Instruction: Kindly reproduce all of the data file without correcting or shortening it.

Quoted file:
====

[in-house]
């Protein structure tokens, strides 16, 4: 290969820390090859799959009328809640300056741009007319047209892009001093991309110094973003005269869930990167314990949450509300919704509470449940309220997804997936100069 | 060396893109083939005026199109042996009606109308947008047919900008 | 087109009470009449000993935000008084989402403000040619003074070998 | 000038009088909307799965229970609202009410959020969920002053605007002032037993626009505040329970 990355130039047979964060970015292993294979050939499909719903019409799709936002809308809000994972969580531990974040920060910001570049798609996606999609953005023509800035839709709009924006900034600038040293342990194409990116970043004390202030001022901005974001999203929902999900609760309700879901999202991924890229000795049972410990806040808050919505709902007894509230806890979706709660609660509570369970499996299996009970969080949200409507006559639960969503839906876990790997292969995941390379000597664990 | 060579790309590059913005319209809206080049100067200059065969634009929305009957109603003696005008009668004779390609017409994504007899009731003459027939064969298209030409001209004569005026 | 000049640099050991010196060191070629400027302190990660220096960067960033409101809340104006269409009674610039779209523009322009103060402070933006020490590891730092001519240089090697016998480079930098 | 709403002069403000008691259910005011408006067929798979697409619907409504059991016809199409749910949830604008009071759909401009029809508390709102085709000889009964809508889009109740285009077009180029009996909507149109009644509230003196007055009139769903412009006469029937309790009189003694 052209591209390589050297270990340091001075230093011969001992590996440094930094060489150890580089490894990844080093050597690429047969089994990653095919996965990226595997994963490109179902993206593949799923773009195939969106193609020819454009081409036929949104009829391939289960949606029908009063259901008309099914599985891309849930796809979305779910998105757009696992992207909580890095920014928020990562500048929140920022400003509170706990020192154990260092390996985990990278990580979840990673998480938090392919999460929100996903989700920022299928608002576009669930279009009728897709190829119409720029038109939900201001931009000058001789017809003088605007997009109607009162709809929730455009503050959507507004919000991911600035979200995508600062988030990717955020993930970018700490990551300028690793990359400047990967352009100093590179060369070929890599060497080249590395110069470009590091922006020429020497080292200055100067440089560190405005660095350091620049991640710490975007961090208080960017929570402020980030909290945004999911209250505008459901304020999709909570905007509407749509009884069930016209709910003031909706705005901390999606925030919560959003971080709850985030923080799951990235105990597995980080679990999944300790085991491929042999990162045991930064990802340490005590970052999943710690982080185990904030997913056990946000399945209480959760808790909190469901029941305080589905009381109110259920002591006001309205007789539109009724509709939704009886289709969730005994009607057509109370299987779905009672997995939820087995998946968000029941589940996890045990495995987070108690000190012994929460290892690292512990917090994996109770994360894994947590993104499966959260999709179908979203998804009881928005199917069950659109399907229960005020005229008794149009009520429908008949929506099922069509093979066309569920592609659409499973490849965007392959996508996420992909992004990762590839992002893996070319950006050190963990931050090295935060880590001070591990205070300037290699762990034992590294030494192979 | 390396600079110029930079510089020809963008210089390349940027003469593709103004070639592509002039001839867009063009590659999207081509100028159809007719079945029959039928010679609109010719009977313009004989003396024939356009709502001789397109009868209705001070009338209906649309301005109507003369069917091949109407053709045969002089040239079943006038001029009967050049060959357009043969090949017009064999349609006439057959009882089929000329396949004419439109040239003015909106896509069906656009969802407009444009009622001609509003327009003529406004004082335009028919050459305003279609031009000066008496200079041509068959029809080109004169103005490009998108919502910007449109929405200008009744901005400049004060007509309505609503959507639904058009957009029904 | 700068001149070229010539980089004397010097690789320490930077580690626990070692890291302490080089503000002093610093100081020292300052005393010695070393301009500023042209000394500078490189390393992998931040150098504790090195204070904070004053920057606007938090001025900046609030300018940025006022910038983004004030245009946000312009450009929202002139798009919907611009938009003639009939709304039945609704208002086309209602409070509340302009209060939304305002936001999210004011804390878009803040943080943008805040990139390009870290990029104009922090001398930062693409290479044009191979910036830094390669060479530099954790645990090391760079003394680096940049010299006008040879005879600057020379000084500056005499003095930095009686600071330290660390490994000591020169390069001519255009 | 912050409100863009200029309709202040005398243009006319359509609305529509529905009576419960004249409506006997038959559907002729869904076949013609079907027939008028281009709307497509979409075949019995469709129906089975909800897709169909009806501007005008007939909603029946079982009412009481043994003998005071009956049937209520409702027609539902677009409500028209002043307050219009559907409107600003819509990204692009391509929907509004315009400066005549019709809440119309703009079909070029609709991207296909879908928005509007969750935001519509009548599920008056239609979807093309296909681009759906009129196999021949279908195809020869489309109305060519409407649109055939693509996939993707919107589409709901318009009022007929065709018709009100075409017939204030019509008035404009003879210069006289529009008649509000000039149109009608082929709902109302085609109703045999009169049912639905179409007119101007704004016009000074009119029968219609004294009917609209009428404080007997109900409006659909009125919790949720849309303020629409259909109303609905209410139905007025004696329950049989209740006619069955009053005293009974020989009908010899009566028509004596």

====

[in-house]
């Protein structure tokens, strides 16, 4: 290969820390090859799959009328809640300056741009007319047209892009001093991309110094973003005269869930990167314990949450509300919704509470449940309220997804997936100069 | 060396893109083939005026199109042996009606109308947008047919900008 | 087109009470009449000993935000008084989402403000040619003074070998 | 000038009088909307799965229970609202009410959020969920002053605007002032037993626009505040329970 990355130039047979964060970015292993294979050939499909719903019409799709936002809308809000994972969580531990974040920060910001570049798609996606999609953005023509800035839709709009924006900034600038040293342990194409990116970043004390202030001022901005974001999203929902999900609760309700879901999202991924890229000795049972410990806040808050919505709902007894509230806890979706709660609660509570369970499996299996009970969080949200409507006559639960969503839906876990790997292969995941390379000597664990 | 060579790309590059913005319209809206080049100067200059065969634009929305009957109603003696005008009668004779390609017409994504007899009731003459027939064969298209030409001209004569005026 | 000049640099050991010196060191070629400027302190990660220096960067960033409101809340104006269409009674610039779209523009322009103060402070933006020490590891730092001519240089090697016998480079930098 | 709403002069403000008691259910005011408006067929798979697409619907409504059991016809199409749910949830604008009071759909401009029809508390709102085709000889009964809508889009109740285009077009180029009996909507149109009644509230003196007055009139769903412009006469029937309790009189003694 052209591209390589050297270990340091001075230093011969001992590996440094930094060489150890580089490894990844080093050597690429047969089994990653095919996965990226595997994963490109179902993206593949799923773009195939969106193609020819454009081409036929949104009829391939289960949606029908009063259901008309099914599985891309849930796809979305779910998105757009696992992207909580890095920014928020990562500048929140920022400003509170706990020192154990260092390996985990990278990580979840990673998480938090392919999460929100996903989700920022299928608002576009669930279009009728897709190829119409720029038109939900201001931009000058001789017809003088605007997009109607009162709809929730455009503050959507507004919000991911600035979200995508600062988030990717955020993930970018700490990551300028690793990359400047990967352009100093590179060369070929890599060497080249590395110069470009590091922006020429020497080292200055100067440089560190405005660095350091620049991640710490975007961090208080960017929570402020980030909290945004999911209250505008459901304020999709909570905007509407749509009884069930016209709910003031909706705005901390999606925030919560959003971080709850985030923080799951990235105990597995980080679990999944300790085991491929042999990162045991930064990802340490005590970052999943710690982080185990904030997913056990946000399945209480959760808790909190469901029941305080589905009381109110259920002591006001309205007789539109009724509709939704009886289709969730005994009607057509109370299987779905009672997995939820087995998946968000029941589940996890045990495995987070108690000190012994929460290892690292512990917090994996109770994360894994947590993104499966959260999709179908979203998804009881928005199917069950659109399907229960005020005229008794149009009520429908008949929506099922069509093979066309569920592609659409499973490849965007392959996508996420992909992004990762590839992002893996070319950006050190963990931050090295935060880590001070591990205070300037290699762990034992590294030494192979 | 390396600079110029930079510089020809963008210089390349940027003469593709103004070639592509002039001839867009063009590659999207081509100028159809007719079945029959039928010679609109010719009977313009004989003396024939356009709502001789397109009868209705001070009338209906649309301005109507003369069917091949109407053709045969002089040239079943006038001029009967050049060959357009043969090949017009064999349609006439057959009882089929000329396949004419439109040239003015909106896509069906656009969802407009444009009622001609509003327009003529406004004082335009028919050459305003279609031009000066008496200079041509068959029809080109004169103005490009998108919502910007449109929405200008009744901005400049004060007509309505609503959507639904058009957009029904 | 700068001149070229010539980089004397010097690789320490930077580690626990070692890291302490080089503000002093610093100081020292300052005393010695070393301009500023042209000394500078490189390393992998931040150098504790090195204070904070004053920057606007938090001025900046609030300018940025006022910038983004004030245009946000312009450009929202002139798009919907611009938009003639009939709304039945609704208002086309209602409070509340302009209060939304305002936001999210004011804390878009803040943080943008805040990139390009870290990029104009922090001398930062693409290479044009191979910036830094390669060479530099954790645990090391760079003394680096940049010299006008040879005879600057020379000084500056005499003095930095009686600071330290660390490994000591020169390069001519255009 | 912050409100863009200029309709202040005398243009006319359509609305529509529905009576419960004249409506006997038959559907002729869904076949013609079907027939008028281009709307497509979409075949019995469709129906089975909800897709169909009806501007005008007939909603029946079982009412009481043994003998005071009956049937209520409702027609539902677009409500028209002043307050219009559907409107600003819509990204692009391509929907509004315009400066005549019709809440119309703009079909070029609709991207296909879908928005509007969750935001519509009548599920008056239609979807093309296909681009759906009129196999021949279908195809020869489309109305060519409407649109055939693509996939993707919107589409709901318009009022007929065709018709009100075409017939204030019509008035404009003879210069006289529009008649509000000039149109009608082929709902109302085609109703045999009169049912639905179409007119101007704004016009000074009119029968219609004294009917609209009428404080007997109900409006659909009125919790949720849309303020629409259909109303609905209410139905007025004696329950049989209740006619069955009053005293009974020989009908010899009566028509004596």